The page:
Yoga for Bone Health? An Unexpected Twist
Yoga puts more pressure on bone than gravity does. By opposing one group of muscles against another, it stimulates osteocytes, the bone-making cells. — Dr Loren Fishman
Results of a ten-year investigation suggest that practicing yoga can spark bones to bulk up even better than aerobic and weight-bearing exercises do and for the same reasons – the cells that make bone respond to sustained pressure by making more bone.
The research was conceived in 2005 by Loren Fishman, MD, B.Phil., (oxon.) a Columbia University physiatrist. Dr Fishman reasoned that yoga twisting, squeezing and stretching should stress bone and stimulate bone matrix production.
“Weight lifting, strenuous aerobics, and especially the medications could cause injury among people with osteopenia or osteoporosis, so I identified twelve yoga poses which would put maximal stress on bone and so be most likely to improve bone density.” Other research suggested that that 30 seconds with each pose – a total of twelve minutes once a day – should do the trick. The English language names for the twelve yoga poses are Tree, Triangle, Warrior II, Side-angle, Twisted Triangle, Locust, Bridge, Supine Hand-to-Foot I, Supine Hand-to-Foot II, Straight- legged Twist, Bent-knee Twist and Corpse. Dr Fishman chose these twelve, he says, because they were most likely to stress the spine, the femur, and the hip, the three sites that are most commonly fractured, and not coincidentally, the bones measured by the DEXAs scan.
Colleagues were skeptical but Dr Fishman was not; he invited senior citizen volunteers with compromised bone density to participate in trials. Among 227 participants who were mostly or fully compliant, after two years DEXA scans showed improved bone density in the spine and femur and not one person had been injured. “The injury level was minimal,” Dr Fishman says; “in fact zero, because Mr. Iyengar’s yoga stresses alignment, and with proper alignment, people can try pretty hard and not hurt themselves.” Hundreds of people of average age 65.5 have spent more than 100,000 hours doing these exercises, yet there have been no fractures and no serious injuries of any kind to date.
To many, the bone-health bonus was a surprise finding, as yoga seems to target muscular rather than skeletal strength – but the mechanism, Dr. Fishman explained, is quite specific.
“Julius Wolff, a German anatomist and surgeon had theorized that ‘the architectonic (underlying structure) of bone follows the line of force to which the bone is exposed,’ and his theory has subsequently proved true,” Dr. Fishman says, “down to the molecular level. As it turns out, the physiological mechanism of Julius Wolff’s law has been mapped out over the past few decades. Whether aerobic, lifting or stretching, the path from exercise to bone density is mechanotransduction, a chain-reaction change of mechanical force to electrical eventually chemical energy.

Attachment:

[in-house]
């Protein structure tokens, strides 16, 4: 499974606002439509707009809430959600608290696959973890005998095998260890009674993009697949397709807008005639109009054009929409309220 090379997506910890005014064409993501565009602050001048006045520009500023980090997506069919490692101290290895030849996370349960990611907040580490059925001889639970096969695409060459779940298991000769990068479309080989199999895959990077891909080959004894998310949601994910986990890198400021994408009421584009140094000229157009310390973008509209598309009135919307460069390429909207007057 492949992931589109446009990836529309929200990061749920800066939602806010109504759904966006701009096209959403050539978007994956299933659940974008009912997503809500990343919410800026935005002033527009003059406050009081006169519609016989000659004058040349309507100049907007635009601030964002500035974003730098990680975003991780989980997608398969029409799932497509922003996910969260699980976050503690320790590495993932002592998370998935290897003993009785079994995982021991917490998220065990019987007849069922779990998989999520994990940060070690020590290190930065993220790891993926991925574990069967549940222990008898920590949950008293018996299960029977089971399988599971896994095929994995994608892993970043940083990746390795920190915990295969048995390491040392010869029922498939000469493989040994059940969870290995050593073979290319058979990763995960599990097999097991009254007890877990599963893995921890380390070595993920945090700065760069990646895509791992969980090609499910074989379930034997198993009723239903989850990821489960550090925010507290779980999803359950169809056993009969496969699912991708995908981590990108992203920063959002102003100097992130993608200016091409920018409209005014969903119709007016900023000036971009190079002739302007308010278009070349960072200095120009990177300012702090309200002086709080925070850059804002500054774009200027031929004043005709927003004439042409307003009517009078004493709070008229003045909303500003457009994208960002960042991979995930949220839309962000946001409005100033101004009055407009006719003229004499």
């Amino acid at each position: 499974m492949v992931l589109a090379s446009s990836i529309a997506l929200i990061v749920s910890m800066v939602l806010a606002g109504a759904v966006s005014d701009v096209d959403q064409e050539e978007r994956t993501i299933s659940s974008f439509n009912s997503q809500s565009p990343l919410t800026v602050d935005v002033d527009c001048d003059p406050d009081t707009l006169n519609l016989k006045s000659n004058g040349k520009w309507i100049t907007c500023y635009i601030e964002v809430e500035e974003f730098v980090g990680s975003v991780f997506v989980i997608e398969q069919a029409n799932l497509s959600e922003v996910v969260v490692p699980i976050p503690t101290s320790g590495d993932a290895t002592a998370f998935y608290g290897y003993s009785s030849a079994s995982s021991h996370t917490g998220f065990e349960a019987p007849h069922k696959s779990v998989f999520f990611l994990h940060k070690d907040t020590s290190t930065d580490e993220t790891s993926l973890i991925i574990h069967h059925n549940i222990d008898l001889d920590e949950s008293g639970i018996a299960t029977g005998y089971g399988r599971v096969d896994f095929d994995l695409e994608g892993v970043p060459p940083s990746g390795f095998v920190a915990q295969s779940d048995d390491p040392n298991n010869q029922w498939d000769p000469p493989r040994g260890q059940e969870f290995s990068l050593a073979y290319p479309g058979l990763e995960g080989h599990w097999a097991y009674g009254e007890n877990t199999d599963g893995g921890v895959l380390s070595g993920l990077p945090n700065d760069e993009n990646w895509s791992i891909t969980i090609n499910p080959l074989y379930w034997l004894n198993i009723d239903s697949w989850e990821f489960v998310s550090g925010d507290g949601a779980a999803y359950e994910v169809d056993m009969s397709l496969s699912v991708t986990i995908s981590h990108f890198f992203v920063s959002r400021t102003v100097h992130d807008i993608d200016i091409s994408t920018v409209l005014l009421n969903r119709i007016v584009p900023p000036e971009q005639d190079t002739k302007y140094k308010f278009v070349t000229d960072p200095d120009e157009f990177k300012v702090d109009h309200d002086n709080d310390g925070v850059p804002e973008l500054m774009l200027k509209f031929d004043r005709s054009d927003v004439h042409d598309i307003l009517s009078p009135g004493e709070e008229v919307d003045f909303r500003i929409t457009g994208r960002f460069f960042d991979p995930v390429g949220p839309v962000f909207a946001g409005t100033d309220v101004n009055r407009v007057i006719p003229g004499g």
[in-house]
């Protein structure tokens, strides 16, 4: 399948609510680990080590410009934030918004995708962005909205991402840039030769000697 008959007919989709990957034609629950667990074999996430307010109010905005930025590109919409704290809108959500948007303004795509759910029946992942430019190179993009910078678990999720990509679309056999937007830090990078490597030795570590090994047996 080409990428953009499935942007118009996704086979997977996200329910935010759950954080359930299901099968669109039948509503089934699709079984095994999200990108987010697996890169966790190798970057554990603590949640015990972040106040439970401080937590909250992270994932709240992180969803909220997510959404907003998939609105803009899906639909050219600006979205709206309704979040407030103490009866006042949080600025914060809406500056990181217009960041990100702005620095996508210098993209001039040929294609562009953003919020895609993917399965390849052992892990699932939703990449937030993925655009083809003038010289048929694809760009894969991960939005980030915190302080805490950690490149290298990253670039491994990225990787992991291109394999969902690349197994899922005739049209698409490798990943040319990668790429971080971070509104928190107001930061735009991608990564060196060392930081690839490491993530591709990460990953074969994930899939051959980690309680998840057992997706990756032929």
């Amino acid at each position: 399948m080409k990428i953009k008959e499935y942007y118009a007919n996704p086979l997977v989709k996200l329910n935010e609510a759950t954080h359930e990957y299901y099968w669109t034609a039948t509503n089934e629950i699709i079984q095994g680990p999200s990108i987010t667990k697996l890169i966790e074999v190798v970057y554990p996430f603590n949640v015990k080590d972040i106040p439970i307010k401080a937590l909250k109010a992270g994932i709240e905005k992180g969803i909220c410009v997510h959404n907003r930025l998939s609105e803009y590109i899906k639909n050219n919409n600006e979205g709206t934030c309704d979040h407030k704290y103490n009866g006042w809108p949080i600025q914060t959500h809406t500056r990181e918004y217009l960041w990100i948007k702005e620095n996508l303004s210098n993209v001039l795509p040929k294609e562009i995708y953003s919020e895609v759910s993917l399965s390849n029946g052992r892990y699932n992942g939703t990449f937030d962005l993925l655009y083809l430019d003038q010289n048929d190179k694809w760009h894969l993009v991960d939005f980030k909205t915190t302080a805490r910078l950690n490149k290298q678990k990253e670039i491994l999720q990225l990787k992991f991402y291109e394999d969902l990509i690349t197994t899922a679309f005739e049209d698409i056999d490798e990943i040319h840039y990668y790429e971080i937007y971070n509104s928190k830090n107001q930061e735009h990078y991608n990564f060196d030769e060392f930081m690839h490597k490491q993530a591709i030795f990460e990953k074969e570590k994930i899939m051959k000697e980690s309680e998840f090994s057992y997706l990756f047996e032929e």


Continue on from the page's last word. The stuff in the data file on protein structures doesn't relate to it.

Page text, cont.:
In the course of bone response to any of these forces, the pressure on osteocytes, the cells that make bone, is changed by the cell membrane into an electron volt that powers a chemical reaction inside the cell, creating molecules that enter the nucleus and upregulate DNA that makes RNA and consequentially new proteins that the cell extrudes. These proteins are called osteon, the material that attracts calcium and phosphorus, and then constitutes hydroxyapatite, the material of mature bone.
Loren Fishman is founder and director of Manhattan Physical Medicine and Rehabilitation, and the website sciatica.org The DVD showing the twelve yoga poses can be obtained at the website sciatica.org
Brody, Jane E. 12 Minutes of Yoga for Bone Health The New York Times. December 21, 2015
Fishman, Loren and Saltonstall, Ellen. Yoga for Osteoporosis. W.W. Norton. March 29, 2010
Jaquish, J. Multiple-of-bodyweight axial bone loading using novel exercise intervention with and without bisphosphonate use for osteogenic adaptation, Performance Health Systems, Chicago,
Osteogenic Loading & bioDensity Lecture – Medical Wellness Association 2013
Wolff, Julius. The Law of Bone Remodelling 198 Volume 24 Supplement 4 December (2013)